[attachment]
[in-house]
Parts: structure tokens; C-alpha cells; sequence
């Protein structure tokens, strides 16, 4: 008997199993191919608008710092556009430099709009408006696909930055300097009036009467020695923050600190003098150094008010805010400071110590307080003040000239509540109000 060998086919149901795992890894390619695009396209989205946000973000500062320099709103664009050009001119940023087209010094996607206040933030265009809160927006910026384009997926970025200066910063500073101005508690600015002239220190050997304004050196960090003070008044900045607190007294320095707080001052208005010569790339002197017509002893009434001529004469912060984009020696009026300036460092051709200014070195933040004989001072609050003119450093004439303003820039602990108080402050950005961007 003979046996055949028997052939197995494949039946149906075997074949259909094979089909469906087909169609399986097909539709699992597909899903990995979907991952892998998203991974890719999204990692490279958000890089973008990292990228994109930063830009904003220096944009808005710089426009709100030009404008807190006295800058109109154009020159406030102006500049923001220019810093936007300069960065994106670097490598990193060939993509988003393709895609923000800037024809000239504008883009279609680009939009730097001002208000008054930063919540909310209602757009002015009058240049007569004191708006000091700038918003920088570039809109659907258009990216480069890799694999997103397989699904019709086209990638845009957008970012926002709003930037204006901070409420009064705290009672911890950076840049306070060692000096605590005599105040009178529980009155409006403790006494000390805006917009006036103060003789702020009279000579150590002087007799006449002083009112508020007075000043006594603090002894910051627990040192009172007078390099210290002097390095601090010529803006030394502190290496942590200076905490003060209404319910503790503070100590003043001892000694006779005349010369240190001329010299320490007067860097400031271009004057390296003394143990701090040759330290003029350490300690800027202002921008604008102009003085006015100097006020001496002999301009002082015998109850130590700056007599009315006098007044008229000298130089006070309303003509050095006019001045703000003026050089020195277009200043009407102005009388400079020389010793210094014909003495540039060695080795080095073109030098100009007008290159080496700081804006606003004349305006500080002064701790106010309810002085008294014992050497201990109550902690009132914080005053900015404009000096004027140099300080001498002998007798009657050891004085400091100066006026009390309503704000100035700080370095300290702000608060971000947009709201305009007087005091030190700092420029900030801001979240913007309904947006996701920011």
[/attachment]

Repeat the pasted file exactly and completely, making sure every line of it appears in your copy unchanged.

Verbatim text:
[in-house]
Parts: structure tokens; C-alpha cells; sequence
């Protein structure tokens, strides 16, 4: 008997199993191919608008710092556009430099709009408006696909930055300097009036009467020695923050600190003098150094008010805010400071110590307080003040000239509540109000 060998086919149901795992890894390619695009396209989205946000973000500062320099709103664009050009001119940023087209010094996607206040933030265009809160927006910026384009997926970025200066910063500073101005508690600015002239220190050997304004050196960090003070008044900045607190007294320095707080001052208005010569790339002197017509002893009434001529004469912060984009020696009026300036460092051709200014070195933040004989001072609050003119450093004439303003820039602990108080402050950005961007 003979046996055949028997052939197995494949039946149906075997074949259909094979089909469906087909169609399986097909539709699992597909899903990995979907991952892998998203991974890719999204990692490279958000890089973008990292990228994109930063830009904003220096944009808005710089426009709100030009404008807190006295800058109109154009020159406030102006500049923001220019810093936007300069960065994106670097490598990193060939993509988003393709895609923000800037024809000239504008883009279609680009939009730097001002208000008054930063919540909310209602757009002015009058240049007569004191708006000091700038918003920088570039809109659907258009990216480069890799694999997103397989699904019709086209990638845009957008970012926002709003930037204006901070409420009064705290009672911890950076840049306070060692000096605590005599105040009178529980009155409006403790006494000390805006917009006036103060003789702020009279000579150590002087007799006449002083009112508020007075000043006594603090002894910051627990040192009172007078390099210290002097390095601090010529803006030394502190290496942590200076905490003060209404319910503790503070100590003043001892000694006779005349010369240190001329010299320490007067860097400031271009004057390296003394143990701090040759330290003029350490300690800027202002921008604008102009003085006015100097006020001496002999301009002082015998109850130590700056007599009315006098007044008229000298130089006070309303003509050095006019001045703000003026050089020195277009200043009407102005009388400079020389010793210094014909003495540039060695080795080095073109030098100009007008290159080496700081804006606003004349305006500080002064701790106010309810002085008294014992050497201990109550902690009132914080005053900015404009000096004027140099300080001498002998007798009657050891004085400091100066006026009390309503704000100035700080370095300290702000608060971000947009709201305009007087005091030190700092420029900030801001979240913007309904947006996701920011």